In this file photo taken on Tuesday, May 28, 2019, Mullah Abdul Ghani Baradar, the Taliban group's top political leader, third from left, arrives with other members of the Taliban delegation for talks in Moscow, Russia.
FILE: In this file photo taken on May 28, 2019, Mullah Abdul Ghani Baradar, the Taliban group's top political leader, third from left, arrives with other members of the Taliban delegation for talks in Moscow, Russia.

ISLAMABAD - The Taliban and the United States are both said to be making “serious efforts” to conclude a draft text in their latest round of peace negotiations in Qatar that could lay the ground for finding a political settlement to the war in Afghanistan.

Afghan-born American diplomat, Zalmay Khalilzad, is leading the U.S. team of negotiators in the ongoing seventh round of talks in the nearly year-long dialogue between the two adversaries in the 18 years of war.

FILE - US envoy for peace in Afghanistan Zalmay Khalilzad speaks during a debate at Tolo TV channel in Kabul, Afghanistan, April 28, 2019.

The discussions with American interlocutors to hammer out the deal continued “uninterrupted” for almost 12 hours on the opening day on Saturday, said Suhail Shaheen, who speaks for the Taliban’s negotiating team. U.S and Taliban negotiators are still working on the draft agreement, he told VOA on Sunday.

FILE - Suhail Shaheen, spokesman for the Taliban's political office in Doha, speaks to the media in Moscow, Russia, May 28, 2019.

“Both sides are trying to make this round conclusively productive, and hopefully there would be an outcome,” Shaheen said. He added that the discussions are expected to continue into the next several days.

“I think, so far it is going well,” Shaheen noted.

The U.S.-Taliban talks have primarily focused on guarantees the Taliban will not allow insurgent-controlled Afghan territory to be used for international terrorism, and in return U.S.-led NATO troops will withdraw from Afghanistan.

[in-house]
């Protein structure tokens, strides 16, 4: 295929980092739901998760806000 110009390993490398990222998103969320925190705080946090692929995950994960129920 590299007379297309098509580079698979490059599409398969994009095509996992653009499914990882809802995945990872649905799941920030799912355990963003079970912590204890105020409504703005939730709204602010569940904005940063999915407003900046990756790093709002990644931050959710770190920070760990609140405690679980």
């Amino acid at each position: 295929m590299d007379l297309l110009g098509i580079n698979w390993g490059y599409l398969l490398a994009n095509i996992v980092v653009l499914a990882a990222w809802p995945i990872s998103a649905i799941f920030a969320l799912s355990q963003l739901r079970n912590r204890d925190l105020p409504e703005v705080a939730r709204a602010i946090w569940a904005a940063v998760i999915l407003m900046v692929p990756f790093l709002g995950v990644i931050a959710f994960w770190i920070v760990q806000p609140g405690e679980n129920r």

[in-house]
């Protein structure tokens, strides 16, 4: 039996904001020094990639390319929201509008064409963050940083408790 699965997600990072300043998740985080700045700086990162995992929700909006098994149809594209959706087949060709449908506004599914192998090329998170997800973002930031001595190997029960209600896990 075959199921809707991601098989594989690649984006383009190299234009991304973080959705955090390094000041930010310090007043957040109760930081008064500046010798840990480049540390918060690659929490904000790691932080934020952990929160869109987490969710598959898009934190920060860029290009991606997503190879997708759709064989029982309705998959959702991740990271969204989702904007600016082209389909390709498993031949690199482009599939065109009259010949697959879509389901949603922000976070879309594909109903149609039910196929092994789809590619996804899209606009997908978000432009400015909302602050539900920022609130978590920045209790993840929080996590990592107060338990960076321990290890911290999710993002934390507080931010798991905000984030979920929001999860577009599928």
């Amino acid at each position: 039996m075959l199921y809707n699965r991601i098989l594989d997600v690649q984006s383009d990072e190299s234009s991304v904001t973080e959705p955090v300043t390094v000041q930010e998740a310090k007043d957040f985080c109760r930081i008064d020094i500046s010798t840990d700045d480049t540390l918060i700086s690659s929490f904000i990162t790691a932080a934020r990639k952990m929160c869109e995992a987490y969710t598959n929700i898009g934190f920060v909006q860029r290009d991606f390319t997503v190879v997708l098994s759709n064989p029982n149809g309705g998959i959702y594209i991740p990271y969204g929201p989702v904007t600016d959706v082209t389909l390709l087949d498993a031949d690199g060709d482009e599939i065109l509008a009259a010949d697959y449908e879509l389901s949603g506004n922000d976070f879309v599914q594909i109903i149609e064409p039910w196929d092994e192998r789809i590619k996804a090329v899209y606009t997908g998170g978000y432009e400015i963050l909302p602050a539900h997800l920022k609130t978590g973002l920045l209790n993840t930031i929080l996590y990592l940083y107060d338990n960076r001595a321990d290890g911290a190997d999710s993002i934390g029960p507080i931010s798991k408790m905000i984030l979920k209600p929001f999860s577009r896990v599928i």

“We have made real progress and are nearly ready to conclude a draft text outlining the Taliban’s commitments to join fellow Afghans in ensuring that Afghan soil never again becomes a safe haven for terrorists,” said U.S. Secretary of State Mike Pompeo during last week’s visit to Kabul.

Pompeo noted discussions regarding foreign military presence in Afghanistan have also taken place with the insurgent group.  “And while we’ve made clear to the Taliban that we are prepared to remove our forces, I want to be clear we have not yet agreed on a timeline to do so,” he stressed.

All sides agree that finalizing a U.S.-Taliban understanding on terrorism and foreign troop presence will open door to inter-Afghan peace negotiations, said Pompeo.

U.S. chief negotiator Khalilzad has made it clear repeatedly that his team is seeking a comprehensive deal with the Taliban that would also bind the insurgents to permanently cease hostilities and engage in a formal dialogue with fellow Afghans for sustainable peace in the country.

The Taliban maintains it will discuss ceasefire and participate in Afghan to Afghan peace talks only after securing a troop withdrawal agreement with Washington.

No let up in Afghan violence

The peace talks in Qatar come as the Taliban has intensified battlefield attacks in Afghanistan, killing scores of government security forces over the past two days.

Fierce clashes were ongoing in southern Kandahar province after insurgents assaulted the border district of Marouf late on Saturday. Provincial police chief Tadeen Khan told VOA the attack “killed and injured a number of security personnel."

The offensive also killed eight contract employees of the Afghan Independent Election Commission, officials said.

For its part, the insurgent group claimed that its fighters killed nearly 60 Afghan security forces and captured eleven others in the attack on the district.

The raid started with a Taliban suicide bomber exploding his explosives-packed U.S.-made Humvee military vehicle, the Taliban said in a statement. It claimed that insurgent fighters overran the district headquarters, though police chief Khan rejected the claim. Independent verification of claims made by either side could not be ascertained.

The insurgents also attacked military posts in northern Kunduz province on the border with Tajikistan, reportedly killing more than a dozen security forces.    End.

 

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